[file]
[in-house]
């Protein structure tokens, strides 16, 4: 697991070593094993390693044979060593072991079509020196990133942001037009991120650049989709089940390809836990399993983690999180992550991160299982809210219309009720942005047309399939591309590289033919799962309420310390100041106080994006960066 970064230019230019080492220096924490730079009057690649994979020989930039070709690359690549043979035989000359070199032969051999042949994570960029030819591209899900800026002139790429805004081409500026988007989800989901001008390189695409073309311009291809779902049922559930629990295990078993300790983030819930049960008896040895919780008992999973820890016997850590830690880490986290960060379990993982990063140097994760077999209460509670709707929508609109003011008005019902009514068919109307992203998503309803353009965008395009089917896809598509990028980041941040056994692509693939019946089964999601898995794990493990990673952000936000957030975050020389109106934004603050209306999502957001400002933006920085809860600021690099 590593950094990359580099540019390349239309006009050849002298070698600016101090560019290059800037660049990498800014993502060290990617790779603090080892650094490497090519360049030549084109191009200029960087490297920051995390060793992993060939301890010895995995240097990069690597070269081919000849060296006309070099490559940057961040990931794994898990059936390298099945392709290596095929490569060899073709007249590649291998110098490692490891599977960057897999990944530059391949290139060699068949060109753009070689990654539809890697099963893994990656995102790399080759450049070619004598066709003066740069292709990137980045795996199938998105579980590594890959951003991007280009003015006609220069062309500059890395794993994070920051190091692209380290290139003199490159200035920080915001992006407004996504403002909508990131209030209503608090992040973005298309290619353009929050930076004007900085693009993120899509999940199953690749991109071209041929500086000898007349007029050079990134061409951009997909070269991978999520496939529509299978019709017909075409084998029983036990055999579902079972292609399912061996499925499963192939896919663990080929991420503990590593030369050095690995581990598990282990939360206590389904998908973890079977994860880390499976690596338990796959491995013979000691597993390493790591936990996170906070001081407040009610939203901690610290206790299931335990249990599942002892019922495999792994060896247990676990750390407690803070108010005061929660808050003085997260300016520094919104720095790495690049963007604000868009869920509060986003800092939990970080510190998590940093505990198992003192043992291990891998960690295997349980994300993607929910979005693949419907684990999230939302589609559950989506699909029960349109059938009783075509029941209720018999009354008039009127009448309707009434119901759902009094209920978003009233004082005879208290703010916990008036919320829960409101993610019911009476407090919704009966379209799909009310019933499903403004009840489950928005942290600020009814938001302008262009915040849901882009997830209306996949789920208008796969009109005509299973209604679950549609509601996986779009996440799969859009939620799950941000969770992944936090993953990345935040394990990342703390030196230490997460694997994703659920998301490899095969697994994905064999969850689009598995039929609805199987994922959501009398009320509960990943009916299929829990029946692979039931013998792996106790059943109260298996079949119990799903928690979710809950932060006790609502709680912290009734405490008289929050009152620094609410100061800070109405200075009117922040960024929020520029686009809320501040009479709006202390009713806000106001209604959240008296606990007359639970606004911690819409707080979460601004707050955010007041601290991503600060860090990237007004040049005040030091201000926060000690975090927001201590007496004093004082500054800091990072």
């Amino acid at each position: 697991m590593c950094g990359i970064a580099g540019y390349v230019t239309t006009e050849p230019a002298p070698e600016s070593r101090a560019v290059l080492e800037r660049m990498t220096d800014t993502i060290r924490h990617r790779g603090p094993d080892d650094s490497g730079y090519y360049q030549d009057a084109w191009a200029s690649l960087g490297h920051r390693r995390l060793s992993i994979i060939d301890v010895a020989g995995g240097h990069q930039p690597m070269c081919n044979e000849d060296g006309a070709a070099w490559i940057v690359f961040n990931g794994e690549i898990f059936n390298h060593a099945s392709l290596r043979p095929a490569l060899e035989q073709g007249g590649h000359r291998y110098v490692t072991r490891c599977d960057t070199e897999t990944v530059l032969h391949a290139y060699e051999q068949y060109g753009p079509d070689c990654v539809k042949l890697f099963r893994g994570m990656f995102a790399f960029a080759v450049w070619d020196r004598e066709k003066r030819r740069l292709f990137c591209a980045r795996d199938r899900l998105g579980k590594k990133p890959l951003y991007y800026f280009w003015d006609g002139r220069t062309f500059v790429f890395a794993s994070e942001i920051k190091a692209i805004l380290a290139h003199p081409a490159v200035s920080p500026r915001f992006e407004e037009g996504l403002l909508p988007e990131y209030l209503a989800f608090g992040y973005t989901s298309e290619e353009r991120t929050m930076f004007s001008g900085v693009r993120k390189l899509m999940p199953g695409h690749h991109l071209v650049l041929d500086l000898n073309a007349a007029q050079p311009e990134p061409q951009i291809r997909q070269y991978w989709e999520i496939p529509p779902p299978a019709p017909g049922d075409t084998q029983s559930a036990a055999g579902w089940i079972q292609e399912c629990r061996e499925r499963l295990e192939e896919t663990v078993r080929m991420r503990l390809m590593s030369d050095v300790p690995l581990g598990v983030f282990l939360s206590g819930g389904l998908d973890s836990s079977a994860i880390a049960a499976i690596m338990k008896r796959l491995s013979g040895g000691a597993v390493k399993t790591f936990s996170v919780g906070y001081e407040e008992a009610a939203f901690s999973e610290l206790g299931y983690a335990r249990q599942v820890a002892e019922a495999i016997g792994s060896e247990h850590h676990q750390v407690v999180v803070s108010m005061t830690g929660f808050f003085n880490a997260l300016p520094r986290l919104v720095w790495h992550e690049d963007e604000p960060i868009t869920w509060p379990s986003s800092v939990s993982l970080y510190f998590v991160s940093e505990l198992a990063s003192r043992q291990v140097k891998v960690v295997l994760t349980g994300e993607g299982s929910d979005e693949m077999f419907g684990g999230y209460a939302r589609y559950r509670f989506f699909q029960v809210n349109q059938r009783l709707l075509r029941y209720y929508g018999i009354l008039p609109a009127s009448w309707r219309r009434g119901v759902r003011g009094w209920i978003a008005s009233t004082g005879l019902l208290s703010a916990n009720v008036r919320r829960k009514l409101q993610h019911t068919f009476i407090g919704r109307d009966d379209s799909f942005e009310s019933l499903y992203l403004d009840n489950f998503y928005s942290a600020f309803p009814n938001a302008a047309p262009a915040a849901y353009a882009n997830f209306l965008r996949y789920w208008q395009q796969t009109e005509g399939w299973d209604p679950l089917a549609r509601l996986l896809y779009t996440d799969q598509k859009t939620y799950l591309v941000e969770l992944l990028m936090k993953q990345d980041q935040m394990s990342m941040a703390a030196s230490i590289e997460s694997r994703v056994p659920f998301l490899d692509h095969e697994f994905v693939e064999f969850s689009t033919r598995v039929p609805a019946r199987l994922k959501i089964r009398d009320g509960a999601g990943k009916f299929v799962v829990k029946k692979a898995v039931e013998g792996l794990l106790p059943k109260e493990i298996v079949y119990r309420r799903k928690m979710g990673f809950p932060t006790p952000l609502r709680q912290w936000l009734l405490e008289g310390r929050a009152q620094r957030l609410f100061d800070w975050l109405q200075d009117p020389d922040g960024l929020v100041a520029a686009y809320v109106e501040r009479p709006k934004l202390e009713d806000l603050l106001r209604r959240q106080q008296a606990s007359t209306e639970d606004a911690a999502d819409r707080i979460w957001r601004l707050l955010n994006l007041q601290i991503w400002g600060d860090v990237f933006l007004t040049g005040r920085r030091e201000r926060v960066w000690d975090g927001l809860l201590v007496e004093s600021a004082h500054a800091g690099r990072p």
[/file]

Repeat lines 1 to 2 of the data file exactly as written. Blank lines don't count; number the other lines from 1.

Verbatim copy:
[in-house]
């Protein structure tokens, strides 16, 4: 697991070593094993390693044979060593072991079509020196990133942001037009991120650049989709089940390809836990399993983690999180992550991160299982809210219309009720942005047309399939591309590289033919799962309420310390100041106080994006960066 970064230019230019080492220096924490730079009057690649994979020989930039070709690359690549043979035989000359070199032969051999042949994570960029030819591209899900800026002139790429805004081409500026988007989800989901001008390189695409073309311009291809779902049922559930629990295990078993300790983030819930049960008896040895919780008992999973820890016997850590830690880490986290960060379990993982990063140097994760077999209460509670709707929508609109003011008005019902009514068919109307992203998503309803353009965008395009089917896809598509990028980041941040056994692509693939019946089964999601898995794990493990990673952000936000957030975050020389109106934004603050209306999502957001400002933006920085809860600021690099 590593950094990359580099540019390349239309006009050849002298070698600016101090560019290059800037660049990498800014993502060290990617790779603090080892650094490497090519360049030549084109191009200029960087490297920051995390060793992993060939301890010895995995240097990069690597070269081919000849060296006309070099490559940057961040990931794994898990059936390298099945392709290596095929490569060899073709007249590649291998110098490692490891599977960057897999990944530059391949290139060699068949060109753009070689990654539809890697099963893994990656995102790399080759450049070619004598066709003066740069292709990137980045795996199938998105579980590594890959951003991007280009003015006609220069062309500059890395794993994070920051190091692209380290290139003199490159200035920080915001992006407004996504403002909508990131209030209503608090992040973005298309290619353009929050930076004007900085693009993120899509999940199953690749991109071209041929500086000898007349007029050079990134061409951009997909070269991978999520496939529509299978019709017909075409084998029983036990055999579902079972292609399912061996499925499963192939896919663990080929991420503990590593030369050095690995581990598990282990939360206590389904998908973890079977994860880390499976690596338990796959491995013979000691597993390493790591936990996170906070001081407040009610939203901690610290206790299931335990249990599942002892019922495999792994060896247990676990750390407690803070108010005061929660808050003085997260300016520094919104720095790495690049963007604000868009869920509060986003800092939990970080510190998590940093505990198992003192043992291990891998960690295997349980994300993607929910979005693949419907684990999230939302589609559950989506699909029960349109059938009783075509029941209720018999009354008039009127009448309707009434119901759902009094209920978003009233004082005879208290703010916990008036919320829960409101993610019911009476407090919704009966379209799909009310019933499903403004009840489950928005942290600020009814938001302008262009915040849901882009997830209306996949789920208008796969009109005509299973209604679950549609509601996986779009996440799969859009939620799950941000969770992944936090993953990345935040394990990342703390030196230490997460694997994703659920998301490899095969697994994905064999969850689009598995039929609805199987994922959501009398009320509960990943009916299929829990029946692979039931013998792996106790059943109260298996079949119990799903928690979710809950932060006790609502709680912290009734405490008289929050009152620094609410100061800070109405200075009117922040960024929020520029686009809320501040009479709006202390009713806000106001209604959240008296606990007359639970606004911690819409707080979460601004707050955010007041601290991503600060860090990237007004040049005040030091201000926060000690975090927001201590007496004093004082500054800091990072």